Influenza is a worldwide viral illness that in its mildest annual epidemic form affects 5-20% of the population and is responsible for millions of outpatient visits, nearly 300,000 hospitalizations and 36,000 deaths in the US alone . Children hold a special place in influenza epidemiology: they account for a large number of outpatient influenza or influenza-like illness visits, with higher morbidity and mortality than older children and adults; and they are also often the vectors to carry influenza to their families. Therefore, studying the transmission of influenza in school age populations through modeling and simulation studies provide the quantitative underpinning for understanding epidemics and guiding public health action, including school closures. However, modeling results are highly sensitive to input parameters pertaining to assumptions regarding contact patterns among students in and out of school. In addition, empirical data on social contacts are difficult to collect, especially when students leave the school premises.
To address these challenges, this project seeks to architect, design, implement, and evaluate new wireless sensor technology that can capture the social inter-contact matrix in school-age populations. In so doing, they will be able to provide the ground truth needed run the models with more realistic contact patterns than are available today. In particular, we propose a new generation of sensor tags that can measure the range to nearby tags and also capture posture and orientation information to better understand cliques and social structures. These new sensor tags must be small and inexpensive, and they must be usable in large numbers (e.g. 2,000 nodes deployed for a single day). They must quickly and accurately discover nearby tags, and they must efficiently store and deliver contact data for further analysis.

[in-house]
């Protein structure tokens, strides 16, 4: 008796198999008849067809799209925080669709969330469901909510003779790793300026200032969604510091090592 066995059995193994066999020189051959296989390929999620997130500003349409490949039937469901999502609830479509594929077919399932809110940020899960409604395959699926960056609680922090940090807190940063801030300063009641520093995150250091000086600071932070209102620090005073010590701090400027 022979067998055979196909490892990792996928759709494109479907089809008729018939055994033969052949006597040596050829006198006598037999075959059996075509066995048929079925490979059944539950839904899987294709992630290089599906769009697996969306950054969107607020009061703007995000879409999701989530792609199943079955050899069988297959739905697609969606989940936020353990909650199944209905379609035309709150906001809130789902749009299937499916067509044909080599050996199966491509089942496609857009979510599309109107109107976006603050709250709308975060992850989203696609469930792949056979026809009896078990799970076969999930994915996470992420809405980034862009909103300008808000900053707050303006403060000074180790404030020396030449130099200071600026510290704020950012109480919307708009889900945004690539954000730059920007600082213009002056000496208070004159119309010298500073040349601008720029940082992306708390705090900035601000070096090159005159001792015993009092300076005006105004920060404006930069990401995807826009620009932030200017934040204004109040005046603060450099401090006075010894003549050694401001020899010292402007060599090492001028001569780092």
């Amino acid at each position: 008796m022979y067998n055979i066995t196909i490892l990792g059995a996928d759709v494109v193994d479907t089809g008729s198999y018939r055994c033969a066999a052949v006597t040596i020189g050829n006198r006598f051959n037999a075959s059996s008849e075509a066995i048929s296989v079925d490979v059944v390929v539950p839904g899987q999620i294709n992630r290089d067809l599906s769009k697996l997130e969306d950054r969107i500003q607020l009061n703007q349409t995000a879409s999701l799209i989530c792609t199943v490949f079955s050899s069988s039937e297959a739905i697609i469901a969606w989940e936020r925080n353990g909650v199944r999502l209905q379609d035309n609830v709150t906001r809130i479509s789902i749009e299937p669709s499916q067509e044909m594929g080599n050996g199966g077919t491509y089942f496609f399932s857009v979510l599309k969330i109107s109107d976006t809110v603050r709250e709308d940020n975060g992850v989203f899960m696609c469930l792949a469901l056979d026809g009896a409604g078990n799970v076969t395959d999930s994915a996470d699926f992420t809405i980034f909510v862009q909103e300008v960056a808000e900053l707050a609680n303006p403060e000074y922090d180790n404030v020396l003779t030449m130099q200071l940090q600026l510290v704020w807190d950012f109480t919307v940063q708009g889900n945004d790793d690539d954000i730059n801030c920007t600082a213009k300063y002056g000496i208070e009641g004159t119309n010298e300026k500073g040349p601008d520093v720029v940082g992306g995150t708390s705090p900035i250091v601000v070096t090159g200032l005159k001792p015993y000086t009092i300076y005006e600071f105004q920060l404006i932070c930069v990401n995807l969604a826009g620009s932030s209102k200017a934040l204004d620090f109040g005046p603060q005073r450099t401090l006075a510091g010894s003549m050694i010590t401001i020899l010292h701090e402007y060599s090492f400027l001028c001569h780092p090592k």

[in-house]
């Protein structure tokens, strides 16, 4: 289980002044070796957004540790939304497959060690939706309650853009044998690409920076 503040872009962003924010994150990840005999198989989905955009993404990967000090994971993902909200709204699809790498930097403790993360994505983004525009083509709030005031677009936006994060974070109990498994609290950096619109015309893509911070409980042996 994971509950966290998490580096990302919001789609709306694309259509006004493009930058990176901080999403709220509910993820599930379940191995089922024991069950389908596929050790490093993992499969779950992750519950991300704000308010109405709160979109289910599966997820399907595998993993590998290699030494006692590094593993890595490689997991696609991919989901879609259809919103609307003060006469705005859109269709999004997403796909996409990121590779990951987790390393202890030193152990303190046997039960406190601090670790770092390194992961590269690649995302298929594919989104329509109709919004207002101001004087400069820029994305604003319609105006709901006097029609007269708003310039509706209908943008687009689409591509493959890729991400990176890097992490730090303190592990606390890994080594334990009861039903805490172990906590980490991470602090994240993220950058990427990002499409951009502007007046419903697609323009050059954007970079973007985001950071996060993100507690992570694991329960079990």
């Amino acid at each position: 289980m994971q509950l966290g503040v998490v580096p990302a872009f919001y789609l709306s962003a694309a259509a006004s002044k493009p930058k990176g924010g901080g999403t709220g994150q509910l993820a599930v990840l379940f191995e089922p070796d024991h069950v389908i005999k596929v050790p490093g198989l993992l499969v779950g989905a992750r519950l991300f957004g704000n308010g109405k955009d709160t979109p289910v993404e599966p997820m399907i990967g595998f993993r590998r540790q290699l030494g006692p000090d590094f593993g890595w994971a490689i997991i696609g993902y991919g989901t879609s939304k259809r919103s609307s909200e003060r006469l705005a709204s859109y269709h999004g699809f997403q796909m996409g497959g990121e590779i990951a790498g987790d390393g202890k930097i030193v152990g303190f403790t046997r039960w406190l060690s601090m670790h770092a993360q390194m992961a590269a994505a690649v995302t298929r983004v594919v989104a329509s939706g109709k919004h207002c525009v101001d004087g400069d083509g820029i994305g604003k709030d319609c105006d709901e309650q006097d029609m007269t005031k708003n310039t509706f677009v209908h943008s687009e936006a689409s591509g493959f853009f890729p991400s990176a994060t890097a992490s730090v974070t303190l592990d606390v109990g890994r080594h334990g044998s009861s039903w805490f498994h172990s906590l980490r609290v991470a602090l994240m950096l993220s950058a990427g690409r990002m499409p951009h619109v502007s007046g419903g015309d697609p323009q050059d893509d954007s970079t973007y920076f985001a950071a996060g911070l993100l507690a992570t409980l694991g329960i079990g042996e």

The first CUSP experiments used the Telos B nodes. The second CUSP experiments will use the Irene nodes. Neither the Telos nor the Irene nodes support node-to-node ranging, which is useful for determining how far apart people are from one another. Without this data (and using RSSI as a proxy), it is difficult to conclude with high certainty that two people are within infectious range. To address this deficiency, the third generation of nodes will have ranging capability.